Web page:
Monday, January 21, 2008

Worship Planning--Solo or Team Sport?

At the end of my annual week with my lectionary study group, I'm always dashing back home as quickly as possible to the family that has been fending for themselves during my absence. Some of my buds, though, extend their stay at whatever retreat center or seminary we are at that year in order to spend a few days working on worship plans for the coming year. This year one of them said he was hoping to go home with liturgies for the Sundays through Easter fairly fully formed and the rest of the year sketched out as to text, theme and hymn ideas.

I always feel a mixture of admiration and suspicion when I hear from pastors who work this way. Admiration for their dedication, organization and far-sightedness; suspicion of a worship planning process that seems totally pastor-centered.

Two experiences early in my ministry years contributed to this suspicion, I think. The first Senior Pastor I worked with expected that if it was my Sunday to preach, I was also responsible for the rest of the liturgy. That was a one-year gig. At my next church, my first time to preach I handed in all my bulletin info to the secretary on Wednesday morning and she looked confused. "But Pastor has already given me everything but the sermon text and title!" Ooops. I talked to the Senior Pastor right away. He was very clear that planning worship was his job. I was welcome to give him suggestions for responses, prayers, hymns, etc., but ultimately he would plan each week's liturgy. That was hard to get used to.

Another time, I overheard a pastor I already did not have a very high opinion of telling another pastor how productive he had been on his study leave. He had chosen all the scripture texts and written all the liturgies for the next six months. He would now give that info to the rest of his staff so they could carry these themes forward in terms of church music, Christian Ed, etc. When the other pastor asked him if the staff would get a chance to give feedback on those plans, Pastor "I'm the Decider" said, no they prefered and expected him to make those plans and would resent wasting their time trying to plan by committee. Now, I happened to know the Associate Pastor at that church and she couldn't stand his "top-down" worship planning system. So I vowed I would never plan that way.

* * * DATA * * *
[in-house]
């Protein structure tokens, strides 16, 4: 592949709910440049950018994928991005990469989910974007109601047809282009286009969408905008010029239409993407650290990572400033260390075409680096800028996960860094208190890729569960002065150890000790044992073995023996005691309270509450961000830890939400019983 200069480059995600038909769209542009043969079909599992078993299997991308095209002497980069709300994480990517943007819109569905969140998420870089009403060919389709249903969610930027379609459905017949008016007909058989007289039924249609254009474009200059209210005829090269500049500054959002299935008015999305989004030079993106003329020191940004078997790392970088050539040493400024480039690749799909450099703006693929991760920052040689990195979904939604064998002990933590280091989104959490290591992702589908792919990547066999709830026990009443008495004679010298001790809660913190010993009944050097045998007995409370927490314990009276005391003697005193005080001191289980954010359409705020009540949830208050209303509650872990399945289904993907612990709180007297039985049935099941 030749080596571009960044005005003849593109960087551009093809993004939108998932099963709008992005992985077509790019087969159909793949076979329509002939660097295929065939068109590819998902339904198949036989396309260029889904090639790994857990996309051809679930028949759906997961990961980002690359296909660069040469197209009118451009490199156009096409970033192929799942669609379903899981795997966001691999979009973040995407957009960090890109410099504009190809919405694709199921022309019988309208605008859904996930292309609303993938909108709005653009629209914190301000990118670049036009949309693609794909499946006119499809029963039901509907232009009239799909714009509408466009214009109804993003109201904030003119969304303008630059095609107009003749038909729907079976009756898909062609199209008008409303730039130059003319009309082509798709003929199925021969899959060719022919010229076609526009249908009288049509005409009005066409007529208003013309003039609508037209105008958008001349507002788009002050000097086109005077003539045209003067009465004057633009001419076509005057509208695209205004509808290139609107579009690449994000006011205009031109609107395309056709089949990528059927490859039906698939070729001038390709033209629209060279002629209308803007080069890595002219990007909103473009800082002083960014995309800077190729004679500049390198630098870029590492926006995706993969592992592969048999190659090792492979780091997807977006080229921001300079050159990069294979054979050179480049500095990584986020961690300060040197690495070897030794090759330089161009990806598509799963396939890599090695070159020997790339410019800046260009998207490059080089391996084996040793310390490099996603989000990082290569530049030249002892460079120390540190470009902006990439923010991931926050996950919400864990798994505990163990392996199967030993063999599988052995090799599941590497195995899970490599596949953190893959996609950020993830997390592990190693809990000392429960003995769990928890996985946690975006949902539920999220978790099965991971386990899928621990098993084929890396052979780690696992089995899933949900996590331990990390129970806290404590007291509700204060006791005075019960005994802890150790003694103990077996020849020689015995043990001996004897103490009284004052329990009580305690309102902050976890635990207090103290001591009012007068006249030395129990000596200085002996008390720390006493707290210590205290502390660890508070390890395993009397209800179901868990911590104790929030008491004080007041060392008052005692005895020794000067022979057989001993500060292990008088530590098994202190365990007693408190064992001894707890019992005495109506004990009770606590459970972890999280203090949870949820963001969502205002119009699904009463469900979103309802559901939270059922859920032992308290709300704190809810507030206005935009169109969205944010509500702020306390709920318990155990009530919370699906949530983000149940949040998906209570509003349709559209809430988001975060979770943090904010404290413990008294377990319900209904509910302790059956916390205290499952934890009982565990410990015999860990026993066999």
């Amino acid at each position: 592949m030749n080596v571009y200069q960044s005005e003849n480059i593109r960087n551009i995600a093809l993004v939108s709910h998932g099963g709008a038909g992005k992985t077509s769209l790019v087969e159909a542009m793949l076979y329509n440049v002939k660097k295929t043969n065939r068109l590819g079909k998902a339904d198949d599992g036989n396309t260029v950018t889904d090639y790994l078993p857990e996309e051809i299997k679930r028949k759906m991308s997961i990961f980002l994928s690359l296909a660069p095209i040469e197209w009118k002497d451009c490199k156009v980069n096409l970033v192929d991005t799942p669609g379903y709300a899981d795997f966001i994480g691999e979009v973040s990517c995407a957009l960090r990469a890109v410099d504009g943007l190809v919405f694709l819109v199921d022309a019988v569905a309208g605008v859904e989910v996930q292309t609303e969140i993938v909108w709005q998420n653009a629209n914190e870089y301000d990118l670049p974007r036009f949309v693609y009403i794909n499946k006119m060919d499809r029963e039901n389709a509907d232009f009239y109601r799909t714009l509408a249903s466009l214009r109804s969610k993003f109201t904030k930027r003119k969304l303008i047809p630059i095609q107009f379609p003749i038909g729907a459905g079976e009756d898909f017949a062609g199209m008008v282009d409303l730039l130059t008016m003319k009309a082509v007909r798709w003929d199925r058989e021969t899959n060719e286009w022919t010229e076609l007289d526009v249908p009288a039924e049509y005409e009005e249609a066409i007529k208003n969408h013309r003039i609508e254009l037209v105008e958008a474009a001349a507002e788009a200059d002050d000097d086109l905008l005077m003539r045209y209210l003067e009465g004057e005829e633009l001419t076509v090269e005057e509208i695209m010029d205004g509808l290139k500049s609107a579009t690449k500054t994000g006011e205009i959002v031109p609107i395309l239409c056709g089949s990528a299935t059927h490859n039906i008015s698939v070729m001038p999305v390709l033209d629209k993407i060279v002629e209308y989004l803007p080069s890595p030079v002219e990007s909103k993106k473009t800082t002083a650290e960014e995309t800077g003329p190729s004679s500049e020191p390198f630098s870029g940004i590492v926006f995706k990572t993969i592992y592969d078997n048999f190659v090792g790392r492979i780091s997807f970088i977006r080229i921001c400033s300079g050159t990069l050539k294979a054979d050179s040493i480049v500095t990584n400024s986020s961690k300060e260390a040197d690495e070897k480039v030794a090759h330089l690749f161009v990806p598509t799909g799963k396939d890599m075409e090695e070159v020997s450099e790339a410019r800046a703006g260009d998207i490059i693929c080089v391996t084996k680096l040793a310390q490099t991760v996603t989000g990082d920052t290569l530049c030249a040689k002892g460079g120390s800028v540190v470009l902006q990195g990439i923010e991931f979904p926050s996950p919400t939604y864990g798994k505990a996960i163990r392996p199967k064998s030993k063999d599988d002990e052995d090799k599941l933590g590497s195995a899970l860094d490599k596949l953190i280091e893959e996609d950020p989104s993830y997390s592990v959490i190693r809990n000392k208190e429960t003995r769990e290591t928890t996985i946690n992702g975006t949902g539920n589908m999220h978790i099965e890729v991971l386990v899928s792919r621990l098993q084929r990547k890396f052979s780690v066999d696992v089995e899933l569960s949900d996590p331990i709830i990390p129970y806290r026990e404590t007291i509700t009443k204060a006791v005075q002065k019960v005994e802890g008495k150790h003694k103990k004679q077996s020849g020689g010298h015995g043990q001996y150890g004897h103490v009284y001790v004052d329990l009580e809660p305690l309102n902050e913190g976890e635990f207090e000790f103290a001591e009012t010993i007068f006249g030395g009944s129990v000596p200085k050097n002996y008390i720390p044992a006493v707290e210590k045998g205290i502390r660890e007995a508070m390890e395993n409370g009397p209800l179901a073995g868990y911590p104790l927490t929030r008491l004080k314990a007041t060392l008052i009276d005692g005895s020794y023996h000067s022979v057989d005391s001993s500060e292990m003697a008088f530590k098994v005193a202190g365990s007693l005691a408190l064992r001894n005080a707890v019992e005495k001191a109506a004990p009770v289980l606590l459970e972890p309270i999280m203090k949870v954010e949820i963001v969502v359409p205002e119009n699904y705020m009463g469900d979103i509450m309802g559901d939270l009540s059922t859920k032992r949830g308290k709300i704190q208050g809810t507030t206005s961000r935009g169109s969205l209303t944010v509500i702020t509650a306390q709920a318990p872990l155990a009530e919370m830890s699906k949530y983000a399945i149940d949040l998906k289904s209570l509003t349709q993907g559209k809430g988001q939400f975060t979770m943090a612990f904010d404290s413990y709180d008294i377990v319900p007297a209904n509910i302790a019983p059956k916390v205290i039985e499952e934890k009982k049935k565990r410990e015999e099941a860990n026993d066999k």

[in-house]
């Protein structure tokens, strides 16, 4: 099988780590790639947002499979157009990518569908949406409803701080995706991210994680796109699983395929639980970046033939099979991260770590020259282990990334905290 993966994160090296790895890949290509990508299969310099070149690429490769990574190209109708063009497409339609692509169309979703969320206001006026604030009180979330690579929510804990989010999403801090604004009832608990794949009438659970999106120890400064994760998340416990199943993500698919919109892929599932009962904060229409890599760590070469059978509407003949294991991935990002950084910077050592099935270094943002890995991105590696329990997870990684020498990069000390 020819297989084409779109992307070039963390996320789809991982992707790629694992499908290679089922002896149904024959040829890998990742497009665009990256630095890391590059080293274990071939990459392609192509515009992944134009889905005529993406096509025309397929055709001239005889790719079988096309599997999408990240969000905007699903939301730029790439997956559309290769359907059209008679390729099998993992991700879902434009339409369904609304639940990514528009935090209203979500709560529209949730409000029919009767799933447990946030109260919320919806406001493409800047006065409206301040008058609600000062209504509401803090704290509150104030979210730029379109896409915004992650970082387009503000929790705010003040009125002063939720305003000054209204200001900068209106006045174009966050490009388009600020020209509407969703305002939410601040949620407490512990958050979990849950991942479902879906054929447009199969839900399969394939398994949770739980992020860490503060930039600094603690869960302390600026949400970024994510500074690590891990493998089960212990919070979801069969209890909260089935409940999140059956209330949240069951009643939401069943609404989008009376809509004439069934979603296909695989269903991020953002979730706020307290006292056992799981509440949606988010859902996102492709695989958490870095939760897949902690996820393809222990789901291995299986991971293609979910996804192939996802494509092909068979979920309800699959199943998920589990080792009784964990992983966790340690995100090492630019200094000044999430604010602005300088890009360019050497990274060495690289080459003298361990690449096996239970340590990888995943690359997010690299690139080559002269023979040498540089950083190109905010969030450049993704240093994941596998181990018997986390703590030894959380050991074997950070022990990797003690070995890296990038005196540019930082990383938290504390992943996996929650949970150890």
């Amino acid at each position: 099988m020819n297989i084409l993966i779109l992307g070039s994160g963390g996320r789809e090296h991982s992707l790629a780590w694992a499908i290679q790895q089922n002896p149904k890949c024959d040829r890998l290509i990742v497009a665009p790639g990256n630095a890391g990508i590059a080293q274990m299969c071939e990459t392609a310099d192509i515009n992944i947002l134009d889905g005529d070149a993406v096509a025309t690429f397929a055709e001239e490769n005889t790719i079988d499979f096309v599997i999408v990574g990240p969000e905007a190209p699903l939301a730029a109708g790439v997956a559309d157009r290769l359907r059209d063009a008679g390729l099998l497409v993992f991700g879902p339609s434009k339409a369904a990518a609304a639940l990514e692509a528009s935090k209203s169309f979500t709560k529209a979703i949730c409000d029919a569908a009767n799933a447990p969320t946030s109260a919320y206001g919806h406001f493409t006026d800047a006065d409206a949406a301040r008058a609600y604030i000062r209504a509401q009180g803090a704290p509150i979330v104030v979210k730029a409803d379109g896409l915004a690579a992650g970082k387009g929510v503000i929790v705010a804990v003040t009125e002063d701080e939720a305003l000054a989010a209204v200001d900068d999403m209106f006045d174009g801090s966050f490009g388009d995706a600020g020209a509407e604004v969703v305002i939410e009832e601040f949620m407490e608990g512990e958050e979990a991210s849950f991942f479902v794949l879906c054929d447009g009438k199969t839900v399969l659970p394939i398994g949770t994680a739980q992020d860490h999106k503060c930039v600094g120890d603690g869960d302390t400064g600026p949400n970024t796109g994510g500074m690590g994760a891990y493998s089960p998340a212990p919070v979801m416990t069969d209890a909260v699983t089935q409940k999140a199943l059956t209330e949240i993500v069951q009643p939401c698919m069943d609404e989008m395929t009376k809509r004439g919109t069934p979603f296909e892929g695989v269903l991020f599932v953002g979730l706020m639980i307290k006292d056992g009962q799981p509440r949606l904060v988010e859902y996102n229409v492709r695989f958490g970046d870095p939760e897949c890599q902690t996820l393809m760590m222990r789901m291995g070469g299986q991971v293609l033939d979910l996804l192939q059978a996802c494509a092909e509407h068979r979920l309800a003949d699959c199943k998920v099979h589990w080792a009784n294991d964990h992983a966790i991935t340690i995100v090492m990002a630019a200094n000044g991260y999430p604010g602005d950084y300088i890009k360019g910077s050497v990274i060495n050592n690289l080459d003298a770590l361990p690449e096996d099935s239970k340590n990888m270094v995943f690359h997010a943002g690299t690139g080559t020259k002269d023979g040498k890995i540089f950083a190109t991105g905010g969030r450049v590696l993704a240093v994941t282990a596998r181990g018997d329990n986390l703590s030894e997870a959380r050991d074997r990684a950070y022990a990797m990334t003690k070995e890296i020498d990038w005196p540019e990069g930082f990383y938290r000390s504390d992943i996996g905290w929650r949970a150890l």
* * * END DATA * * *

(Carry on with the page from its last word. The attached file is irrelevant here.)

And yet--I have to admit that, absent me going to the mountaintop and returning with stone worship plans, my colleagues and I do get caught short sometimes and end up flying by the seat of our collaborative, collective pants.

What about you all?

5 comments:

Songbird said...

LOL at The Decider!
I would love to work on a team for worship planning, but I haven't been in a setting where that has been possible. In my previous church, the only other person planning anything was a young and inexperienced musician. I tried to include her in planning by giving her themes and supplying her with lectionary based materials. Sometimes it worked, sometimes not.
At my current setting, I give themes based on the lectionary to the Director of Music (or let him know if I'm going off-lectionary), and he pretty much does what he wants, some weeks hewing to the theme, others seemingly ignoring them all together. But we are way ahead of where they used to be, which was no coordination of effort at all.
When I hear others talk about developing worship as a team, I feel a little envious, but I wonder if I would love it as much in reality now that I'm so used to doing my own thing?

cheesehead said...

Well, if you go to my place, you will see what I did all day long today. Like Songbird, worship planning by team is not something that has been possible for me, at least not since internship.

Someday I hope to be in a more collaborative system, but with the rotating musicians we have at St Stoic right now, I know that will have to wait.

Teri said...

I am part of a collaborative staff...we (senior pastor, me, and church musician) study the lectionary text with three, sometimes more, people over lunch 8 weeks ahead of its use in worship. 7 weeks out we brainstorm worship ideas for that text and the general direction we've come up with, usually with 2-6 other people (different from the first set). Then 6 weeks out the three of us sit down and put the service together. The week of, on Tuesday, we finalize (and/or make changes!). It's a process that is actually really working for us, and it allows laypeople to feel like they have a part in worship planning (though ultimately it's down to the three of us, and even more ultimately it's down to whichever of us is preaching for final say/veto power).

zorra said...

Hi Pastor Rebel,
Please tell Elizabeth I've tagged her for a meme!
Amie

Crimson Rambler said...

More and more as I read the other RevGal blogs, I am grateful for the structure imposed on us by our tradition. Ya got yer Book of Common Prayer, ya got yer Book of Alternative Services; between them, ya got seven Eucharistic Prayers...and the "propers" for the Sunday (ie collect for the day, prayer over the gifts, prayer after communion) are set...
I realize I'd be lost if I had to "make it up" for Sunday.
Now it's not altogether uncollaborative even at that. We encourage our lay people to lead the intercessory prayer, where they can use a litany framework or a series of collects, or just focus on the "biddings" (= intentions).
Normally I pick the hymns to echo the lections. When I am pressed for time, the Music Director is happy to do so, and he's good at it.
And for the early service (ALWAYS the Book of Common Prayer)...our thirty-years-on-the-job volunteer organist picks, without consultation, two hymns appropriate to the season. I can't begin to count how many Sundays his offertory-hymn choice wraps up what I've just preached in a lovely neat package...better than I could. I'm blessed.